16. ^ Mahan D, Shields R (1998). "Macro- and micromineral composition of pigs from birth to 145 kilograms of body weight". J Anim Sci 76 (2): 506–12. PMID 9498359. 
  17. ^ Husted S, Mikkelsen B, Jensen J, Nielsen N (2004). "Elemental fingerprint analysis of barley (Hordeum vulgare) using inductively coupled plasma mass spectrometry, isotope-ratio mass spectrometry, and multivariate statistics". Anal Bioanal Chem 378 (1): 171–82. doi:10.1007/s00216-003-2219-0. PMID 14551660. 
  18. ^ Finney L, O'Halloran T (2003). "Transition metal speciation in the cell: insights from the chemistry of metal ion receptors". Science 300 (5621): 931–6. Bibcode:2003Sci...300..931F. doi:10.1126/science.1085049. PMID 12738850. 
  19. ^ Cousins R, Liuzzi J, Lichten L (2006). "Mammalian zinc transport, trafficking, and signals". J Biol Chem 281 (34): 24085–9. doi:10.1074/jbc.R600011200. PMID 16793761. 
  20. ^ Dunn L, Rahmanto Y, Richardson D (2007). "Iron uptake and metabolism in the new millennium". Trends Cell Biol 17 (2): 93–100. doi:10.1016/j.tcb.2006.12.003. PMID 17194590.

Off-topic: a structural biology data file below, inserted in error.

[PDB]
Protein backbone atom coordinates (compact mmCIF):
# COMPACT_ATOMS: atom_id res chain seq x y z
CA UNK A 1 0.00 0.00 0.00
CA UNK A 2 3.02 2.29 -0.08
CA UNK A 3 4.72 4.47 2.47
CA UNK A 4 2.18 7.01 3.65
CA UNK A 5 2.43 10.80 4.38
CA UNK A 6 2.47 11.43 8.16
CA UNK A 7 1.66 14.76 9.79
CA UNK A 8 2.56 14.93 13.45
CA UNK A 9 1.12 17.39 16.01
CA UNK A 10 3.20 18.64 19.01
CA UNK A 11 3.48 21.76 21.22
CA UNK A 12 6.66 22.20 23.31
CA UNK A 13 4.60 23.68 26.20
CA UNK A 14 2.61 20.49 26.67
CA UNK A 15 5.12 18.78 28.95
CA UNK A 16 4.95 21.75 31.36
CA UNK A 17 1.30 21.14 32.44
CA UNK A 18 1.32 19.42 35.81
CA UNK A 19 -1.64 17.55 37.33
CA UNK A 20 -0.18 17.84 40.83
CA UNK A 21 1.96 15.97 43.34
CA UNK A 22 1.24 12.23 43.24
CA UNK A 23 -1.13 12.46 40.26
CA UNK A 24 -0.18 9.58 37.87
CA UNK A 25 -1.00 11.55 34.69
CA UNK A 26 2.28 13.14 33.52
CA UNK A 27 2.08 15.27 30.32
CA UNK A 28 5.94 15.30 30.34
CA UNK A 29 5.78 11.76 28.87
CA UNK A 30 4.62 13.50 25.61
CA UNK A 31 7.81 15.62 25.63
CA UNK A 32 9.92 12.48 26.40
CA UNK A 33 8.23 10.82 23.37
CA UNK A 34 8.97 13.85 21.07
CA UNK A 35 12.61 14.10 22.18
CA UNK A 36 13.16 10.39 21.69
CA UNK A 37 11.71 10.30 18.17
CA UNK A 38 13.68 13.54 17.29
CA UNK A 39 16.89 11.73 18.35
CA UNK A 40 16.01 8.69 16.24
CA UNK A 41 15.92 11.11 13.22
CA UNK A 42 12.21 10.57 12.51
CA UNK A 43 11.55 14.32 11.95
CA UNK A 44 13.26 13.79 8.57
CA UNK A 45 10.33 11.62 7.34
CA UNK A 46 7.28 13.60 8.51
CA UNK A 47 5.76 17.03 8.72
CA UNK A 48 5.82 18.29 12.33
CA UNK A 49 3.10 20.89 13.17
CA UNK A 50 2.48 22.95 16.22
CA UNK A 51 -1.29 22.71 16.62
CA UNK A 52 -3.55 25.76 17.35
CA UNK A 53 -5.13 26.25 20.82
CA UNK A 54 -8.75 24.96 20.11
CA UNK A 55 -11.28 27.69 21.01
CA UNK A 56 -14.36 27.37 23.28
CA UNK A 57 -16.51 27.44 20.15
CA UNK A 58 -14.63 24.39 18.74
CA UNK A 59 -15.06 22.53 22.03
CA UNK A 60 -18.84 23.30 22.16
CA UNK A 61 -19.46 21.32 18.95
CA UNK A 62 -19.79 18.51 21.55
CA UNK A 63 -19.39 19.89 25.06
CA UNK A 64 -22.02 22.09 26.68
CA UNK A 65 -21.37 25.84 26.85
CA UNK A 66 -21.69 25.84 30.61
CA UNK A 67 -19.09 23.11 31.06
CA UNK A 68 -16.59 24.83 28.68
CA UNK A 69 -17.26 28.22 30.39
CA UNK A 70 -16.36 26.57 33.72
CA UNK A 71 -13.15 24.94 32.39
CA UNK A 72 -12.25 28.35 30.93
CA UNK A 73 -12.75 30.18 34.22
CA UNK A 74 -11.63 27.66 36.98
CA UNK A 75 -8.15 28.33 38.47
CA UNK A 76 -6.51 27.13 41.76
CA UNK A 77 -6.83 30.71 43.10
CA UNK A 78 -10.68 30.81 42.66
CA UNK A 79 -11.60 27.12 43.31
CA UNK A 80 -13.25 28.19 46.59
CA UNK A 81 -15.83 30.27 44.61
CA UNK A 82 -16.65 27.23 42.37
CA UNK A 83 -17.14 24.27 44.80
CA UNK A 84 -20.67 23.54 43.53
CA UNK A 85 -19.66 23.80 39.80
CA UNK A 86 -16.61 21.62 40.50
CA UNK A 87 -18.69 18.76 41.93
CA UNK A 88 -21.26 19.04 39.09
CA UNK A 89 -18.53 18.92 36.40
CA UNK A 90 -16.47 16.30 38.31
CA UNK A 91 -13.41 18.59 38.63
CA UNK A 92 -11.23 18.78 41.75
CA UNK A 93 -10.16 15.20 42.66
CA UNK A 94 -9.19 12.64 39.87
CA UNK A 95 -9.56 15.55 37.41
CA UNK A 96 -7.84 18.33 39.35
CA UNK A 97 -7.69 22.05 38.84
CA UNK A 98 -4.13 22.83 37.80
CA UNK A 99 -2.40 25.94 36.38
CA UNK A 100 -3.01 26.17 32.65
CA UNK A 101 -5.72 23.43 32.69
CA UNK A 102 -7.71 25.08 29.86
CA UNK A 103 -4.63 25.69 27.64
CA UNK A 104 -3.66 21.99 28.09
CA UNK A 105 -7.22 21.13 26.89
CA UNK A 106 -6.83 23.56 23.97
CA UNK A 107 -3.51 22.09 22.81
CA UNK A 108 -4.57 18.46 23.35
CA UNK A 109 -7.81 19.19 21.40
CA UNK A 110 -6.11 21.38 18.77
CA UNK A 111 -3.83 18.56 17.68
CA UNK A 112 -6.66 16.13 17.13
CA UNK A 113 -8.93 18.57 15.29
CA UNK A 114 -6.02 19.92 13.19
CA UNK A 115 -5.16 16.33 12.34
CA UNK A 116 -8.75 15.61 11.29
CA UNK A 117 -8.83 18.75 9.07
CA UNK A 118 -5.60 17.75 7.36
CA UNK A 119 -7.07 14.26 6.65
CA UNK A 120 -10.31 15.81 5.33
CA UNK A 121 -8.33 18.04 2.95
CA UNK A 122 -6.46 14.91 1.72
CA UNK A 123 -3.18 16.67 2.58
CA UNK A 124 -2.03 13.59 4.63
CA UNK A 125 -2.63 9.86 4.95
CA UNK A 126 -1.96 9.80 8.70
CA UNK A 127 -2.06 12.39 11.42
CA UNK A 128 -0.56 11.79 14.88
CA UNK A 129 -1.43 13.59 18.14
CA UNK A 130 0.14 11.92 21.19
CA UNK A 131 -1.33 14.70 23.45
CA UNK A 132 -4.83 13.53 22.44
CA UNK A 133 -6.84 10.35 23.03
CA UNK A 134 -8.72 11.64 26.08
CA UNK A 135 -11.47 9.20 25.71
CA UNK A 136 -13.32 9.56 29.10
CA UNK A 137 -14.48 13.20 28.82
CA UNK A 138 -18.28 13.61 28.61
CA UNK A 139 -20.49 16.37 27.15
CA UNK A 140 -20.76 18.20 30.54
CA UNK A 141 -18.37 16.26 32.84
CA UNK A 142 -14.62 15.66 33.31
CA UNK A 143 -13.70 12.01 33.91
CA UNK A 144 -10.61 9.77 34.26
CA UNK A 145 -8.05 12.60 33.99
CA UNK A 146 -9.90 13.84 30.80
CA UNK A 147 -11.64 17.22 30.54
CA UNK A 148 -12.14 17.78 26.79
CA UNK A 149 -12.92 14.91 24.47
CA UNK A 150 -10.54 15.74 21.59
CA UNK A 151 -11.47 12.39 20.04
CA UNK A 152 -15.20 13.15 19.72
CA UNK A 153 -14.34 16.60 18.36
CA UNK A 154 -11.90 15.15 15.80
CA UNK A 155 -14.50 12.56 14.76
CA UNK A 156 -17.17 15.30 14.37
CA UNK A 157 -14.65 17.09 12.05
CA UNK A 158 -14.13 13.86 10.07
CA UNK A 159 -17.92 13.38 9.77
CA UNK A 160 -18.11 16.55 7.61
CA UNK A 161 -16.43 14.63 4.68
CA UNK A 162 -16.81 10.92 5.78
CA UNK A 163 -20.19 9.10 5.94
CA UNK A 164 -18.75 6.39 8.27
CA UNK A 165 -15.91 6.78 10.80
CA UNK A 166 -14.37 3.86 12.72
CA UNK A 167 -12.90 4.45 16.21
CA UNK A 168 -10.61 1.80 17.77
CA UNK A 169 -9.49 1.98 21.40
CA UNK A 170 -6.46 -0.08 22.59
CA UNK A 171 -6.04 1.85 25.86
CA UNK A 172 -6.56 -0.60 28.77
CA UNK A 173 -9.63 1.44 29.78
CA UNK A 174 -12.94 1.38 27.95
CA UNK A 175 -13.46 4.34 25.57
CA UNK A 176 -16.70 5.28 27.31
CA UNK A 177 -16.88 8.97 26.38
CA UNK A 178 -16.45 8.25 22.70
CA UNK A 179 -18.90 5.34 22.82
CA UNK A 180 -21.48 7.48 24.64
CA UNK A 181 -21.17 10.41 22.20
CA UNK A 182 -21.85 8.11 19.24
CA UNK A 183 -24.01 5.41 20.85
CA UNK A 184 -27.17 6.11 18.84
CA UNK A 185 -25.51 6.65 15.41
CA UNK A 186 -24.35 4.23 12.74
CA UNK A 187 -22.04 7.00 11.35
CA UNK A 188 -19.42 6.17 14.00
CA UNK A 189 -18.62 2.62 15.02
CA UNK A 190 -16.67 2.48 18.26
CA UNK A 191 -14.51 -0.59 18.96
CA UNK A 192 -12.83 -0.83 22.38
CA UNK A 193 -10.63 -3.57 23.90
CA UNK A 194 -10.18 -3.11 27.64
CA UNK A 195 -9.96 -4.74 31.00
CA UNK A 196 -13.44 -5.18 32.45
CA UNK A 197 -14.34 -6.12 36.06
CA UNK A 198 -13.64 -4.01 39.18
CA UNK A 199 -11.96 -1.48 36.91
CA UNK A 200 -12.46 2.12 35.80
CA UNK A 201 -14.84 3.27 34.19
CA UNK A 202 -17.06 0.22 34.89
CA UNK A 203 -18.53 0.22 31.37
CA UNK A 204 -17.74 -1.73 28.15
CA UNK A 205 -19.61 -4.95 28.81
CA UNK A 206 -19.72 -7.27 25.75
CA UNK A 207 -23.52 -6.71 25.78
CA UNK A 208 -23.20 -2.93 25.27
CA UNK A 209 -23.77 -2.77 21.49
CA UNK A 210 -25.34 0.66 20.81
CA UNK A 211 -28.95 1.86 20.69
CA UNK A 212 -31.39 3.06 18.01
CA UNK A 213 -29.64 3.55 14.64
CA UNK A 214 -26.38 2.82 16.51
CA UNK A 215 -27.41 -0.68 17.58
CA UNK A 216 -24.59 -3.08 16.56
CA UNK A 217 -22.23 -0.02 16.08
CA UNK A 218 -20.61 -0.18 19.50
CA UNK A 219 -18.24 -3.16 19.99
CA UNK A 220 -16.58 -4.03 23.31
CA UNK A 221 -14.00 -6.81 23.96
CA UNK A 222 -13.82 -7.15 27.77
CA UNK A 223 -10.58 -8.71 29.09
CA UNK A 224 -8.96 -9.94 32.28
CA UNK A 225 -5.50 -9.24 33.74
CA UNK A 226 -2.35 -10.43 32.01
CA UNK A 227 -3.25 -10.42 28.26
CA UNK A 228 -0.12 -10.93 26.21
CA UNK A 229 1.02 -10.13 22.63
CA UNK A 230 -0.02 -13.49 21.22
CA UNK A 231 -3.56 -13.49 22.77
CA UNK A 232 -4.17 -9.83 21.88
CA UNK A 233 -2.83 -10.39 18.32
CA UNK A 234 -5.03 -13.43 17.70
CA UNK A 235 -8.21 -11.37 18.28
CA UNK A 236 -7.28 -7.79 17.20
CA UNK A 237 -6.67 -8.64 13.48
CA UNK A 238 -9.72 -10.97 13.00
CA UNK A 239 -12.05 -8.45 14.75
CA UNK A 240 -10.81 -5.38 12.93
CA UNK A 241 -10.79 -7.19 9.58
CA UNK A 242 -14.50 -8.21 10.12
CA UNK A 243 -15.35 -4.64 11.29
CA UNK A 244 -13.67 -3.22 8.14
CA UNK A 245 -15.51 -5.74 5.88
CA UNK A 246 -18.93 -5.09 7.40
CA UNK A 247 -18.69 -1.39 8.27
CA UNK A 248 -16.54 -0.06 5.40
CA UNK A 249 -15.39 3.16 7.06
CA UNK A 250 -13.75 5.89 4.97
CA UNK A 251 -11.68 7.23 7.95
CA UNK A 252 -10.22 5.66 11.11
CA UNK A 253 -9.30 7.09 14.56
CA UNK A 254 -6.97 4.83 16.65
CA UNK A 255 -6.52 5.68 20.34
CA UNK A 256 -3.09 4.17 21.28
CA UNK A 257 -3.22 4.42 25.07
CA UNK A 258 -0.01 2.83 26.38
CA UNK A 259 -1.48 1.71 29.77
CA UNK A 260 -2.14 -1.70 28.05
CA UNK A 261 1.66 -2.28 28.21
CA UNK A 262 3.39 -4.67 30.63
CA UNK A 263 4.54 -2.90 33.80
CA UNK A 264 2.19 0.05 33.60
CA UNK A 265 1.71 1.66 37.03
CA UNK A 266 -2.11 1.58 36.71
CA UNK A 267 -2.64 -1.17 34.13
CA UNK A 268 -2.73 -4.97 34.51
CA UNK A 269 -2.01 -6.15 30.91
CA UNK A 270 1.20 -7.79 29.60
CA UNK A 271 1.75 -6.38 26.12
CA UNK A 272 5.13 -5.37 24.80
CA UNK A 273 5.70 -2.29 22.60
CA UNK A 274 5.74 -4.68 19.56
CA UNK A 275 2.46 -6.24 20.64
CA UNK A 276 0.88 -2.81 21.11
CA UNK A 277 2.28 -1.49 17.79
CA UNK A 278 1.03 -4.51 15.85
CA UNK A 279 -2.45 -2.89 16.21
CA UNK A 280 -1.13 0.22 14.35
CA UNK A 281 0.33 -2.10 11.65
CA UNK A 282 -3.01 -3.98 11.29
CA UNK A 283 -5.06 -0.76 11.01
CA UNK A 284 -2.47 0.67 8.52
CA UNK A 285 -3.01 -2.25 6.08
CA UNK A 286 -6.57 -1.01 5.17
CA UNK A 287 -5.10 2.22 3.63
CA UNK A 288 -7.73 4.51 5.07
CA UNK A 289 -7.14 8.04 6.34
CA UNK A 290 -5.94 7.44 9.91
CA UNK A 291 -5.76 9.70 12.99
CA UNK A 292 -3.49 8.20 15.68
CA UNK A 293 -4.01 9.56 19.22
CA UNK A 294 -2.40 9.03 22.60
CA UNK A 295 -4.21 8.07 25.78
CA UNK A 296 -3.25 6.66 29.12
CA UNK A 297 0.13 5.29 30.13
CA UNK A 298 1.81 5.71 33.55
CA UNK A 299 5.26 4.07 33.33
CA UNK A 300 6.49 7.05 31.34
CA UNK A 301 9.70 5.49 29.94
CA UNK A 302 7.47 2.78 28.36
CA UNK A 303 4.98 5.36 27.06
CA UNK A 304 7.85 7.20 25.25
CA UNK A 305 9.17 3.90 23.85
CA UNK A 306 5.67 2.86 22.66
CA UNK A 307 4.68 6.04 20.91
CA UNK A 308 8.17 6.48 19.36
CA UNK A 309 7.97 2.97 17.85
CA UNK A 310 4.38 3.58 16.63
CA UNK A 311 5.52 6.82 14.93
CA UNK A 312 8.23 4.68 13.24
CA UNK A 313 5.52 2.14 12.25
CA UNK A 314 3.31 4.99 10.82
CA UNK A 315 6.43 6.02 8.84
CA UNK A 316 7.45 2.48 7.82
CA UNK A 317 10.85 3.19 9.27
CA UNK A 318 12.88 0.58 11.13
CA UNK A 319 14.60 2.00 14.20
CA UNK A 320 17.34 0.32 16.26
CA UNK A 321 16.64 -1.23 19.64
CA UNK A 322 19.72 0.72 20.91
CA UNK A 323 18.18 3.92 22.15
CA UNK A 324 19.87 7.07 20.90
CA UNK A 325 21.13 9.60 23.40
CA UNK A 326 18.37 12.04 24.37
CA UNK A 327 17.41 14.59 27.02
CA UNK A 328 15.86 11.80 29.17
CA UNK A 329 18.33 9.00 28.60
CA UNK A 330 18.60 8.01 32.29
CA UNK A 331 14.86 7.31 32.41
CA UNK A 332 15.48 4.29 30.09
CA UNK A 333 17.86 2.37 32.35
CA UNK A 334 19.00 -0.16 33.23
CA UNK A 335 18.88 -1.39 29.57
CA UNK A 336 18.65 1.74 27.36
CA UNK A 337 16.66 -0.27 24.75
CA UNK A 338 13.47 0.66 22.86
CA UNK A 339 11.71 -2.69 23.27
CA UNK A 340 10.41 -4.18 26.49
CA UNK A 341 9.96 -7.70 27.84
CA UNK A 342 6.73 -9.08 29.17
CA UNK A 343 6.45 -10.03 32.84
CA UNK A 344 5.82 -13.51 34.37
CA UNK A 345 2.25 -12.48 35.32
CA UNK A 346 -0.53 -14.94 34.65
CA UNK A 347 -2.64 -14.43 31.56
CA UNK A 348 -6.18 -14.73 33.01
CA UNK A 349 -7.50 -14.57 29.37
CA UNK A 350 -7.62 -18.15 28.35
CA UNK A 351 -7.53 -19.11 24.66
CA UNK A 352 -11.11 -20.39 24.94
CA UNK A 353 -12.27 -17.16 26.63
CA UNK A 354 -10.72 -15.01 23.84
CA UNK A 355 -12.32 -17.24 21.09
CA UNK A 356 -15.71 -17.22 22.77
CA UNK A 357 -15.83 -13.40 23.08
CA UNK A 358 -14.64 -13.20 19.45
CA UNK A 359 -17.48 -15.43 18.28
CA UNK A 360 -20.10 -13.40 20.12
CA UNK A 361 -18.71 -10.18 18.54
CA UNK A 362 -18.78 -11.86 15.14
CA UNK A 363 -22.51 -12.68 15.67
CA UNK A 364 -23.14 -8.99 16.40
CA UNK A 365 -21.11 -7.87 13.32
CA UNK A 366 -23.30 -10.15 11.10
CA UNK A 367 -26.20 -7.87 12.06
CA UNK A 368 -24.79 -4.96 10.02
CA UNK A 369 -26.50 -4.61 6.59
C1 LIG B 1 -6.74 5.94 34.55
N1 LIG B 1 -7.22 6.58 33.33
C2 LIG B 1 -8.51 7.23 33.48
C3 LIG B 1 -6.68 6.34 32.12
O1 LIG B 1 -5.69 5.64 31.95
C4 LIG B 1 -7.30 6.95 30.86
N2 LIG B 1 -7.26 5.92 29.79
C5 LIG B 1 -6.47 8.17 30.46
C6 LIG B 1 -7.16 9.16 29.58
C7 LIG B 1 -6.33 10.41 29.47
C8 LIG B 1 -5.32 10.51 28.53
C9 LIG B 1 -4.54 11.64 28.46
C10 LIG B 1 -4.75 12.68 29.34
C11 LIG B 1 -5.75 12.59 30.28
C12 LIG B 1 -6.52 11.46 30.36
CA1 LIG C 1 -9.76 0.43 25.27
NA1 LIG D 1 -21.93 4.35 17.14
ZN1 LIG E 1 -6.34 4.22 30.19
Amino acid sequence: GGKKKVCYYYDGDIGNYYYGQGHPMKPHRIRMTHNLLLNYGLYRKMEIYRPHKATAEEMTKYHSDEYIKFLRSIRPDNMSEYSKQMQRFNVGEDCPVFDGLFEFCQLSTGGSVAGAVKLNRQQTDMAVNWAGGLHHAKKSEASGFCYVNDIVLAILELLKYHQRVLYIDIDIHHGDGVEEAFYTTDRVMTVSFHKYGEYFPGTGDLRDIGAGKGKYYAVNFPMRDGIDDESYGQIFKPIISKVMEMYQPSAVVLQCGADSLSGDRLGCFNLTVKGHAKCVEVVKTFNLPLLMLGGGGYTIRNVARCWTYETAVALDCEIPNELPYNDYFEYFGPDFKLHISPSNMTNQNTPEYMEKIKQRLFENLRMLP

21. ^ Cracan, Valentin; Banerjee, Ruma (2013). "Chapter 10 Cobalt and Corrinoid Transport and Biochemistry". In Banci, Lucia (Ed.). Metallomics and the Cell. Metal Ions in Life Sciences 12. Springer. doi:10.1007/978-94-007-5561-10_10. ISBN 978-94-007-5560-4.  electronic-book ISBN 978-94-007-5561-1 ISSN 1559-0836 electronic-ISSN 1868-0402
  22. ^ Maret, Wolfgang; Moulis, Jean-Marc (2013). "Chapter 1. The Bioinorganic Chemistry of Cadmium in the Context of its Toxicity". In Astrid Sigel, Helmut Sigel and Roland K. O. Sigel. Cadmium: From Toxicology to Essentiality. Metal Ions in Life Sciences 11. Springer. pp. 1–30. 

Literature[edit]

  • Heinz-Bernhard Kraatz (editor), Nils Metzler-Nolte (editor), Concepts and Models in Bioinorganic Chemistry, John Wiley and Sons, 2006, ISBN 3-527-31305-2
  • Ivano Bertini, Harry B. Gray, Edward I. Stiefel, Joan Selverstone Valentine, Biological Inorganic Chemistry, University Science Books, 2007, ISBN 1-891389-43-2
  • Wolfgang Kaim, Brigitte Schwederski "Bioinorganic Chemistry: Inorganic Elements in the Chemistry of Life." John Wiley and Sons, 1994, ISBN 0-471-94369-X
  • Rosette M. Roat-Malone, Bioinorganic Chemistry : A Short Course, Wiley-Interscience, 2002, ISBN 0-471-15976-X
  • J.J.R. Fraústo da Silva and R.J.P. Williams, The biological chemistry of the elements: The inorganic chemistry of life, 2nd Edition, Oxford University Press, 2001, ISBN 0-19-850848-4
  • Lawrence Que, Jr., ed., Physical Methods in Bioinorganic Chemistry, University Science Books, 2000, ISBN 1-891389-02-5

External links[edit]